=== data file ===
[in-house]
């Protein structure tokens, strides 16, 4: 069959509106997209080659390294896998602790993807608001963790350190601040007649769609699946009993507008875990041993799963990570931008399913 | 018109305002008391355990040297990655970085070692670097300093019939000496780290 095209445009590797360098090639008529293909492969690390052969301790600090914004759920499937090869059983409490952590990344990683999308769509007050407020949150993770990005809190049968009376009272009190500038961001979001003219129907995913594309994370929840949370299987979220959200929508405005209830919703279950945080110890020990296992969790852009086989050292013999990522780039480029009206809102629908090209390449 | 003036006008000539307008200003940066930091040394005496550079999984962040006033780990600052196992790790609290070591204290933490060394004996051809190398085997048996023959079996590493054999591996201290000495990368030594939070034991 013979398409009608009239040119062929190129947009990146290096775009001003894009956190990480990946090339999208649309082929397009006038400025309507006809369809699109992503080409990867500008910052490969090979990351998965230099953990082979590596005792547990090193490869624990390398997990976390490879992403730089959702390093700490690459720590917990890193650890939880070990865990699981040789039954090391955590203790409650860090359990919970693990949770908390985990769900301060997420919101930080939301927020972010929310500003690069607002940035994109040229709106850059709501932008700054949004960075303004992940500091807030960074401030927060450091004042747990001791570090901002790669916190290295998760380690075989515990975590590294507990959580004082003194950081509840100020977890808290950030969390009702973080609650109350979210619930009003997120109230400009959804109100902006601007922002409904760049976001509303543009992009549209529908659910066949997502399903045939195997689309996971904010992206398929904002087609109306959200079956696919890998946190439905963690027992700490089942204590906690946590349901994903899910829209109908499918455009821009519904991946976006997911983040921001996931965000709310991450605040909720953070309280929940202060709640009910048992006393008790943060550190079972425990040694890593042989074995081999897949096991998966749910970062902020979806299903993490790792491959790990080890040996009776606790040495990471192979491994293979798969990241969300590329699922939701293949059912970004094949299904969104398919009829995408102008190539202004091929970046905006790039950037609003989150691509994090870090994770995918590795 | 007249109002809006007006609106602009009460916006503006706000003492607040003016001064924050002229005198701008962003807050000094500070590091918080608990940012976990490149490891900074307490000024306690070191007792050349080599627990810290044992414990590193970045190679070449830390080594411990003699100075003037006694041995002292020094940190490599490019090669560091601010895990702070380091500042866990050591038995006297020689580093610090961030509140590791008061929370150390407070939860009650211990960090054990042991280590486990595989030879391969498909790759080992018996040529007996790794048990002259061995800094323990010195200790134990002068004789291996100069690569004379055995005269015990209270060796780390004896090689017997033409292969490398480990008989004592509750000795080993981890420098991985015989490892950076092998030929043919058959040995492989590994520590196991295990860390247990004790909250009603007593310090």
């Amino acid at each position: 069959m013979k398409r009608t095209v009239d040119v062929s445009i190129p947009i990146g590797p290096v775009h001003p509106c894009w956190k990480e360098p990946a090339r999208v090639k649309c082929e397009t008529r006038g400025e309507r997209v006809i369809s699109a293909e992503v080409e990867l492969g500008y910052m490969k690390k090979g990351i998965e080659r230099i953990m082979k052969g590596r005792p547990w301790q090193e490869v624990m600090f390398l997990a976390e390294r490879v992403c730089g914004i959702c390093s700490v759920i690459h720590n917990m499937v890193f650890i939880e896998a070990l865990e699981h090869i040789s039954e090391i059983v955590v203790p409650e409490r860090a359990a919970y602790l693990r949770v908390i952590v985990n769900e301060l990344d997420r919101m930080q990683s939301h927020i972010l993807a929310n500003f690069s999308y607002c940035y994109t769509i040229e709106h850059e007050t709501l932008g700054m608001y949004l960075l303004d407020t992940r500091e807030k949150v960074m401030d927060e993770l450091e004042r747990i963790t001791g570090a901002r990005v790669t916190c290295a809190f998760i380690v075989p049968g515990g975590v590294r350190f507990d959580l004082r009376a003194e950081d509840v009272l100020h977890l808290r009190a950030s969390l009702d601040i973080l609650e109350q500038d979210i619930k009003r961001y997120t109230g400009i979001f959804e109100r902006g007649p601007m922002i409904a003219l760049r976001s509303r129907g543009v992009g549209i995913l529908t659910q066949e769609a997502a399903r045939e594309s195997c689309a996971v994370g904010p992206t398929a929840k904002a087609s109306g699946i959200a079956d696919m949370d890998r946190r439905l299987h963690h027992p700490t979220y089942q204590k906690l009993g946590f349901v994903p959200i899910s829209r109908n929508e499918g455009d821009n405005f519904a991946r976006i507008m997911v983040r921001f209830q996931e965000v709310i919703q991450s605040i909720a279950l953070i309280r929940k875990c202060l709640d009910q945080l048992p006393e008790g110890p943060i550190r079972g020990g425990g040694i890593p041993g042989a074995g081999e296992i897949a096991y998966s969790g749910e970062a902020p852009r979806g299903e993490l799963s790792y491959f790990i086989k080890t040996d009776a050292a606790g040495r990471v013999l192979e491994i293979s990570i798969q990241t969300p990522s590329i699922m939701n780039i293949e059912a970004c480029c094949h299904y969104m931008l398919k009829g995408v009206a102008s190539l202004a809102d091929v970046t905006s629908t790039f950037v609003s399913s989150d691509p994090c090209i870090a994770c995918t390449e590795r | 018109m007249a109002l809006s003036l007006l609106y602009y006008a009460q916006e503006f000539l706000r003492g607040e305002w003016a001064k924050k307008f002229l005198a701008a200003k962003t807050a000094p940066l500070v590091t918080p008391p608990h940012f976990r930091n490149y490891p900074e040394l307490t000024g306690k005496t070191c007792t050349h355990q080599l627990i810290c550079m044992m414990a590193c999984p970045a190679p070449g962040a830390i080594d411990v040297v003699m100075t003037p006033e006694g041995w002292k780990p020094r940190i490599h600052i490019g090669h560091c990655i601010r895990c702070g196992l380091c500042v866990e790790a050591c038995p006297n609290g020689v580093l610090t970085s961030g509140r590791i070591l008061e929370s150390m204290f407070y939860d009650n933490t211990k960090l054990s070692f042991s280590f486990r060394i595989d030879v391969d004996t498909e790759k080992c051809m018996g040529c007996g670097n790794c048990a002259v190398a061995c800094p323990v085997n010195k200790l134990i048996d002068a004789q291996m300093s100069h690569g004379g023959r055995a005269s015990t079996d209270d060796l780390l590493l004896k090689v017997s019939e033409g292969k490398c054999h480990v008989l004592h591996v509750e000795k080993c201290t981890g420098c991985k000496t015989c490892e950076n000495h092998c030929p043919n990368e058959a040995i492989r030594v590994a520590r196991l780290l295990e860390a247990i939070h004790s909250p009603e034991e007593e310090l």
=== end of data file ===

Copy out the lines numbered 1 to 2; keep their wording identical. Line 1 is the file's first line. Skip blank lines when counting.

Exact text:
[in-house]
């Protein structure tokens, strides 16, 4: 069959509106997209080659390294896998602790993807608001963790350190601040007649769609699946009993507008875990041993799963990570931008399913 | 018109305002008391355990040297990655970085070692670097300093019939000496780290 095209445009590797360098090639008529293909492969690390052969301790600090914004759920499937090869059983409490952590990344990683999308769509007050407020949150993770990005809190049968009376009272009190500038961001979001003219129907995913594309994370929840949370299987979220959200929508405005209830919703279950945080110890020990296992969790852009086989050292013999990522780039480029009206809102629908090209390449 | 003036006008000539307008200003940066930091040394005496550079999984962040006033780990600052196992790790609290070591204290933490060394004996051809190398085997048996023959079996590493054999591996201290000495990368030594939070034991 013979398409009608009239040119062929190129947009990146290096775009001003894009956190990480990946090339999208649309082929397009006038400025309507006809369809699109992503080409990867500008910052490969090979990351998965230099953990082979590596005792547990090193490869624990390398997990976390490879992403730089959702390093700490690459720590917990890193650890939880070990865990699981040789039954090391955590203790409650860090359990919970693990949770908390985990769900301060997420919101930080939301927020972010929310500003690069607002940035994109040229709106850059709501932008700054949004960075303004992940500091807030960074401030927060450091004042747990001791570090901002790669916190290295998760380690075989515990975590590294507990959580004082003194950081509840100020977890808290950030969390009702973080609650109350979210619930009003997120109230400009959804109100902006601007922002409904760049976001509303543009992009549209529908659910066949997502399903045939195997689309996971904010992206398929904002087609109306959200079956696919890998946190439905963690027992700490089942204590906690946590349901994903899910829209109908499918455009821009519904991946976006997911983040921001996931965000709310991450605040909720953070309280929940202060709640009910048992006393008790943060550190079972425990040694890593042989074995081999897949096991998966749910970062902020979806299903993490790792491959790990080890040996009776606790040495990471192979491994293979798969990241969300590329699922939701293949059912970004094949299904969104398919009829995408102008190539202004091929970046905006790039950037609003989150691509994090870090994770995918590795 | 007249109002809006007006609106602009009460916006503006706000003492607040003016001064924050002229005198701008962003807050000094500070590091918080608990940012976990490149490891900074307490000024306690070191007792050349080599627990810290044992414990590193970045190679070449830390080594411990003699100075003037006694041995002292020094940190490599490019090669560091601010895990702070380091500042866990050591038995006297020689580093610090961030509140590791008061929370150390407070939860009650211990960090054990042991280590486990595989030879391969498909790759080992018996040529007996790794048990002259061995800094323990010195200790134990002068004789291996100069690569004379055995005269015990209270060796780390004896090689017997033409292969490398480990008989004592509750000795080993981890420098991985015989490892950076092998030929043919058959040995492989590994520590196991295990860390247990004790909250009603007593310090």